Ping, Comics, Context And Character Devotion

In reference to yesterday’s Apple announcement of integrating Ping with iTunes, I saw a comment on Twitter that Ping would be a great thing for comics.

For Independent comic books*, Ping (or a similar technology) would be excellent.  However, when it comes to mainstream / American super hero comic books**, Ping as it exists today would be lacking because it does not have context on character devotion.

Unlike music, which is based on artists and genres, comic books have the added dimension of characters (and the devotion that fans have for them) that require context.

In music, listeners follow artists and genres.

There are fans of, for instance, Dave Matthews Band (they exist) and there are fans of “jazz music.”

Dave Matthews Band fans (again, they do exist) would probably try other bands that were similar in sound, like their opening act or someone on the same label as them.  “Jazz music” fans might use the label of a musician they like to find other similar musicians or bands.

With mainstream / American super hero comic books there is the added dimension of the characters and the devotion readers have towards them.

Characters are a lot like sports teams.  Their fans range from the casual to the obsessive and it’s not until you talk to them can you get an idea as to where they fall.  That said, if someone’s avatar is a picture of Deadpool, then it’s pretty obvious.  But that’s like saying that everyone who wears a New York Jets jersey knows who #51 is.

Characters are fictional constructs.  They only exist when creators give them life.  And depending on the creator, it can be awesome.  Or it can suck.  The problem is that readers who follow a particular character knowingly (and sometimes unknowingly) have a blind devotion that Ping does not have enough data (context) to accurately reveal to the community.

How many Superman, Green Hornet, Deadpool, etc. titles are there in a given month?

Tons, and they are published en mass because there are readers who will buy them based on the character on the cover, regardless of what are on the pages in between. These are their “stories.”

So, is someone following Superman because they are a fan of All Star Superman?  Or are they following Superman because they buy every book that he’s in?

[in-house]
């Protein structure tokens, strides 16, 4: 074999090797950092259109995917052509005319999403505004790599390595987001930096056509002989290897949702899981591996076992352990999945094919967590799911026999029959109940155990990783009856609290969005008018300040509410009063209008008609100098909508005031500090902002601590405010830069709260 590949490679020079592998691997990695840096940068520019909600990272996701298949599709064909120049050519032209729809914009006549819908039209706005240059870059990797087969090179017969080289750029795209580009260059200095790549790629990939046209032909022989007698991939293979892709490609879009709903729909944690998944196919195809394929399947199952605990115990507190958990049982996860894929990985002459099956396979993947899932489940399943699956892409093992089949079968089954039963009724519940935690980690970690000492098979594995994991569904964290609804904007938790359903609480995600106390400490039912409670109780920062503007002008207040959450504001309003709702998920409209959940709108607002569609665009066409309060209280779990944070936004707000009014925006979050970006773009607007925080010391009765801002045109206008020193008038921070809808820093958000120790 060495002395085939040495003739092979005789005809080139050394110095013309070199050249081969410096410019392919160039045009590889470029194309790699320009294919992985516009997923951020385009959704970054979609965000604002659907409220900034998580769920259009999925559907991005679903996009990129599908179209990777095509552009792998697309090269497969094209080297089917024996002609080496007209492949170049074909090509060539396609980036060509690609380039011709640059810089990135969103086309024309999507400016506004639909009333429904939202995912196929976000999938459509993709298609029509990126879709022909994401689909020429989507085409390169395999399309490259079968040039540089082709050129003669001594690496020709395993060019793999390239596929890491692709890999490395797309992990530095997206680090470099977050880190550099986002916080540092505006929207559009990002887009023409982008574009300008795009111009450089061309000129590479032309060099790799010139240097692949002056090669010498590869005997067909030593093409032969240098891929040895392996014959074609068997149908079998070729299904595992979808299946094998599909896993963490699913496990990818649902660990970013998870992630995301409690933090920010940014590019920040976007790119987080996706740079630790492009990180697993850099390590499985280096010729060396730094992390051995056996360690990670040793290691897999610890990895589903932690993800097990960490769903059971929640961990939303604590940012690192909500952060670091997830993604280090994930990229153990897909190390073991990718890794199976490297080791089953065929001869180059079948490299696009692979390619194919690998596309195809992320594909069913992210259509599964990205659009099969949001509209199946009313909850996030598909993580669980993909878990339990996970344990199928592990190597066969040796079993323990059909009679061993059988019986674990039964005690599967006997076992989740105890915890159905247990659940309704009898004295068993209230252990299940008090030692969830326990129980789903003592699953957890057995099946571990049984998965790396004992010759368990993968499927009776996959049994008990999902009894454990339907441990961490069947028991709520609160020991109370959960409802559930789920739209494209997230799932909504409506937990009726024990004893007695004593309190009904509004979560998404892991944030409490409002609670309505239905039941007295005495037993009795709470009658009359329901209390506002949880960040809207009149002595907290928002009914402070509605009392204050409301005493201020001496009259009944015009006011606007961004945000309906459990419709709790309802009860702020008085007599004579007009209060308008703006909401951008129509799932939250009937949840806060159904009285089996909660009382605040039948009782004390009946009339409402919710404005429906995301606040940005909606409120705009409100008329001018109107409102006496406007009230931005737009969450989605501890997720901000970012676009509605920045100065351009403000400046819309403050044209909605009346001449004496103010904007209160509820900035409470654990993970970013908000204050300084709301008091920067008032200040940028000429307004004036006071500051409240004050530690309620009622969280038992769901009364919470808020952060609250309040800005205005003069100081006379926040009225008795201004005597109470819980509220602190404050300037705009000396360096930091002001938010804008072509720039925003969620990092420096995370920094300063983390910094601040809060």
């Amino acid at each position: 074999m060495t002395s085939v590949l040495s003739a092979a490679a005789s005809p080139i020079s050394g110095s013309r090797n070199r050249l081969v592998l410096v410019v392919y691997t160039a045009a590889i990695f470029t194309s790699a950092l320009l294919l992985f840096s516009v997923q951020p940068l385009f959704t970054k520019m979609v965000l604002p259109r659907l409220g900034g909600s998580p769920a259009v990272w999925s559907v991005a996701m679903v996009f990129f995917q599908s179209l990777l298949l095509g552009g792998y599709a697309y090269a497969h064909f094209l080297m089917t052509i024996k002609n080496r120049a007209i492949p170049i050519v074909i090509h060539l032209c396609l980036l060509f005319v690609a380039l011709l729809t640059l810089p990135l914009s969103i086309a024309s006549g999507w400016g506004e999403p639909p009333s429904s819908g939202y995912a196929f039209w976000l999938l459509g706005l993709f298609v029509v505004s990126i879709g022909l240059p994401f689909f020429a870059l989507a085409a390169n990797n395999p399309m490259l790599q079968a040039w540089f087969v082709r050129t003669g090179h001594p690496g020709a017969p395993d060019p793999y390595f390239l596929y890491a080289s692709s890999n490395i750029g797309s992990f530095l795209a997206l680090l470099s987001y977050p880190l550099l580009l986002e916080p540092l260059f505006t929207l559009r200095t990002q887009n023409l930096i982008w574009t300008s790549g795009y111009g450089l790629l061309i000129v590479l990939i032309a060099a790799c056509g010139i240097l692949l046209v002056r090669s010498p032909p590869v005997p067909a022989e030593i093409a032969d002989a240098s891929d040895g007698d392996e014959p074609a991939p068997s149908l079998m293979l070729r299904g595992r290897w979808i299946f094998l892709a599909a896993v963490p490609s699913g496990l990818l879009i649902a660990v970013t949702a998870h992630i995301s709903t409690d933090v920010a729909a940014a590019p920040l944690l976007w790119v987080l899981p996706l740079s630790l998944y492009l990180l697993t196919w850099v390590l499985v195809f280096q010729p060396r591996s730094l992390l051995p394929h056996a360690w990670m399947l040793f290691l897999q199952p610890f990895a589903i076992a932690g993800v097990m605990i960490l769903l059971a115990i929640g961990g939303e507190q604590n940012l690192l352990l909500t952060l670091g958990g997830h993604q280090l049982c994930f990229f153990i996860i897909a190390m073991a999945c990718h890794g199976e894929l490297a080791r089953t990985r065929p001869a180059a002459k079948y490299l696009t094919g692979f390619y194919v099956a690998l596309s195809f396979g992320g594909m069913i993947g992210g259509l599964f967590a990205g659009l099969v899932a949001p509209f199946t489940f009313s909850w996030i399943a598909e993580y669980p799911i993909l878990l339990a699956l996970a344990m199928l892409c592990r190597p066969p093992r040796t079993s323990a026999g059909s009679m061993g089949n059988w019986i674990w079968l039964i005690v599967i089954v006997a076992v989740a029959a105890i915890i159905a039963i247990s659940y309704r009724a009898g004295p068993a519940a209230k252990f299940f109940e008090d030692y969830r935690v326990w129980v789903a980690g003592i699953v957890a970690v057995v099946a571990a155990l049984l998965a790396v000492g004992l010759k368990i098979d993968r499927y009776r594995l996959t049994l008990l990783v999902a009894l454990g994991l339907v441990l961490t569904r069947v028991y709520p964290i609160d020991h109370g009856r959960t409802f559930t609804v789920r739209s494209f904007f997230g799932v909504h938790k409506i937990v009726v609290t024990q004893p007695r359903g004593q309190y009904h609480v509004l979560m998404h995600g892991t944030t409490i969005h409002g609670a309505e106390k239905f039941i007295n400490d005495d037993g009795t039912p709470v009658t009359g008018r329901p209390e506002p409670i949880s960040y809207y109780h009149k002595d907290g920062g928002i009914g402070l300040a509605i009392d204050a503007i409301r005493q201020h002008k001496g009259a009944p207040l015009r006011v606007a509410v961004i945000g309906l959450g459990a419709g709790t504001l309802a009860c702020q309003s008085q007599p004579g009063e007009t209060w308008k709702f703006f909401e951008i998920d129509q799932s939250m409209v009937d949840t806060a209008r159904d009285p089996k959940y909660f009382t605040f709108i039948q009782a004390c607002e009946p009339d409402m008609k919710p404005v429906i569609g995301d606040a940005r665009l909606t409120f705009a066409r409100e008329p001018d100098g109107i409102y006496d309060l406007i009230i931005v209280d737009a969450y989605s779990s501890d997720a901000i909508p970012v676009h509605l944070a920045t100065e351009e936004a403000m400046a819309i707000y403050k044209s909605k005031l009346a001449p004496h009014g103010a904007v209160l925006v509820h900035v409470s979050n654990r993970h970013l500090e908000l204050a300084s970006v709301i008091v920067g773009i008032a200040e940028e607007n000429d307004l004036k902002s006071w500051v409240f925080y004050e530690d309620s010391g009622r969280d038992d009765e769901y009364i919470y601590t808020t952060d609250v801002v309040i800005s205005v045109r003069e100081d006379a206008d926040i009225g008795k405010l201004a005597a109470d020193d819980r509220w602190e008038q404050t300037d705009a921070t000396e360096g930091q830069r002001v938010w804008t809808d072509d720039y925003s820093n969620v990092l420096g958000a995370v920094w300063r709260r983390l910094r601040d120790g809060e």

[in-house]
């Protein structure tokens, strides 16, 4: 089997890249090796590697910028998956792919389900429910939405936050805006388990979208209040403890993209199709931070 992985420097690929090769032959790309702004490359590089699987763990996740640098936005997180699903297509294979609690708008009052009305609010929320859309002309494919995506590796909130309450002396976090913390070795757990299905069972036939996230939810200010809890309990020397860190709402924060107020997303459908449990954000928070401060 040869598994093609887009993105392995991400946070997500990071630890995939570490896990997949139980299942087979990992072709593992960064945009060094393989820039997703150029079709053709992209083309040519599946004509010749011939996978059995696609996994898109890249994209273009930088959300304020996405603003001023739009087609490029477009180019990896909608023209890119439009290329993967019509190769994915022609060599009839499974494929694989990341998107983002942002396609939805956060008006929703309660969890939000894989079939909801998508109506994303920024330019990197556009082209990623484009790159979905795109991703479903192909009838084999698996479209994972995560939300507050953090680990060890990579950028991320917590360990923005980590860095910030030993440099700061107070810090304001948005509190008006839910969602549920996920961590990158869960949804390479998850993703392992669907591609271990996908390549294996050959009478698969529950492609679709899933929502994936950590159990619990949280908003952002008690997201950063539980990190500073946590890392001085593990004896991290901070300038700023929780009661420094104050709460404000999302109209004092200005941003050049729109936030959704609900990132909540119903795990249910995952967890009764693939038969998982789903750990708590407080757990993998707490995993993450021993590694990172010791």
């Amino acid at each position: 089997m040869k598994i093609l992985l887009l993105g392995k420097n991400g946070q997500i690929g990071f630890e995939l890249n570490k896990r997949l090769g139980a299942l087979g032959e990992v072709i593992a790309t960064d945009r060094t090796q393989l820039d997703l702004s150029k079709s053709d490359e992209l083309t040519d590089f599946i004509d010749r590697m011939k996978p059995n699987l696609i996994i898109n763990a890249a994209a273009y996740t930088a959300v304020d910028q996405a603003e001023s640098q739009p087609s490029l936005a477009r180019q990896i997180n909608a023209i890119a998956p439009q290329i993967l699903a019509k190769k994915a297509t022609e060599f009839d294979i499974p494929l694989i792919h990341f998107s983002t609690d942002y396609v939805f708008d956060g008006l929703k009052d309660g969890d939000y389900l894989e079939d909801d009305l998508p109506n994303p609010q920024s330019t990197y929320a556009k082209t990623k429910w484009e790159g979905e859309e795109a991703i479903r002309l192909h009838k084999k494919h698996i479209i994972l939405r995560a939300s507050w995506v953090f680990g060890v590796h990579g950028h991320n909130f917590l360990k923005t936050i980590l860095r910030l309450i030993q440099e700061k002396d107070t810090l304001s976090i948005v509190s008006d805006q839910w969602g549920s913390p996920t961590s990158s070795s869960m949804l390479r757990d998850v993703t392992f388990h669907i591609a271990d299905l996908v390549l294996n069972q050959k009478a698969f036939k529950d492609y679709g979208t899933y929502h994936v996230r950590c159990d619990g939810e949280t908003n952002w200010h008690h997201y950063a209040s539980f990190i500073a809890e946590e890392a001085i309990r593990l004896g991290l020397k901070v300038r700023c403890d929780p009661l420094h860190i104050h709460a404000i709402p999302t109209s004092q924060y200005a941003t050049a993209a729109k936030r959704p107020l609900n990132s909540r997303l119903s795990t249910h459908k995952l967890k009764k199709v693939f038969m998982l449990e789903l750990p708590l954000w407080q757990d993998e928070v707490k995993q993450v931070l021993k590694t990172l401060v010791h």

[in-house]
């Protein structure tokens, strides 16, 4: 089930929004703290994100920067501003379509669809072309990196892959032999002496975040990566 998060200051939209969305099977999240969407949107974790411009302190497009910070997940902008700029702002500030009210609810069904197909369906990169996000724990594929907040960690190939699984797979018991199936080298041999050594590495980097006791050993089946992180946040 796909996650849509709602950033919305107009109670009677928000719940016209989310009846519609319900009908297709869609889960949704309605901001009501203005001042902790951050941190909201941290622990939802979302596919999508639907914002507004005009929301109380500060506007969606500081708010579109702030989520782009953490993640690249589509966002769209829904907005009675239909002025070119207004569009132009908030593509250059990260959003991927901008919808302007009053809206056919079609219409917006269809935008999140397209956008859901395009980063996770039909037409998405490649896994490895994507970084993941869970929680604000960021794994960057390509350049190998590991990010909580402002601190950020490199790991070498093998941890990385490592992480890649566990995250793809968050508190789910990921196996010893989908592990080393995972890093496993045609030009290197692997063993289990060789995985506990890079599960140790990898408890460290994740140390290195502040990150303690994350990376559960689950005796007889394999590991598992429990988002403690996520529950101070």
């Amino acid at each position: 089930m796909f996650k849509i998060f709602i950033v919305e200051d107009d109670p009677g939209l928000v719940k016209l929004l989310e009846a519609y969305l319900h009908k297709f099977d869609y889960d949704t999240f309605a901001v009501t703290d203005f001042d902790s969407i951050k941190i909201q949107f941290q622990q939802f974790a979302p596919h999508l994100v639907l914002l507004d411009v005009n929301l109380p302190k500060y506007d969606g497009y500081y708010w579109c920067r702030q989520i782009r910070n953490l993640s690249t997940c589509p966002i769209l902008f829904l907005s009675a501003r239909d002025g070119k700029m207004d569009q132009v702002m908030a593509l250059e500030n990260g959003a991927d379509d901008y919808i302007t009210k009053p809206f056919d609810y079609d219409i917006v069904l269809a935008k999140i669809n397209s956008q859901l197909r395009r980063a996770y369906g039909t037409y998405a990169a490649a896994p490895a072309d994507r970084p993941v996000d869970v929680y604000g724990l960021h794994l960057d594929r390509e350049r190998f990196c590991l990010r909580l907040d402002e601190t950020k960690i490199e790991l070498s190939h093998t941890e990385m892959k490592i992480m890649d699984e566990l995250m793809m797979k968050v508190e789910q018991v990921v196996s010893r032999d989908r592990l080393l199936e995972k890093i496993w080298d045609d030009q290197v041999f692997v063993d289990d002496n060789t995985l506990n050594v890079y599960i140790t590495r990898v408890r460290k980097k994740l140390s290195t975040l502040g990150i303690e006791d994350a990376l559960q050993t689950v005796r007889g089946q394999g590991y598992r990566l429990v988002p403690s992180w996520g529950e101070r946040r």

The problem with a technology like Ping is that there is a post-purchase rationalization (again, like sports) where even when it is knowingly bad, the response would be “it wasn’t bad” or “it was a fun” and that creates an even greater credibility factor that Ping can not analyze without the reader acknowledging that, ‘Yes, I’ll buy it if it’s got Psylocke in it.’

It gets even further complicated when you think of the rich histories of some of these characters and the multiple interpretations given to them which extend that devotion.

Another layer, a “character devotion” tag if you will (one to five stars), would need to be added for it to provide context and that could potentially make this an awesome technology for mainstream / American super hero print and digital comic books!

*for Independent comic books, technology like Ping would work because it’s primarily creator- and genre- driven, and even in the case of characters like Hellboy, it’s the same writer/artist teams (or if its not, there’s at least oversight by the creator).

**I didn’t get into the topic of licensed properties (like Star Trek), but the same can be said about those.  Outside of Buffy, which is run by the creator, so many of these are hit or miss depending on who is at the helm from day to day.


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One Response to “Ping, Comics, Context And Character Devotion”

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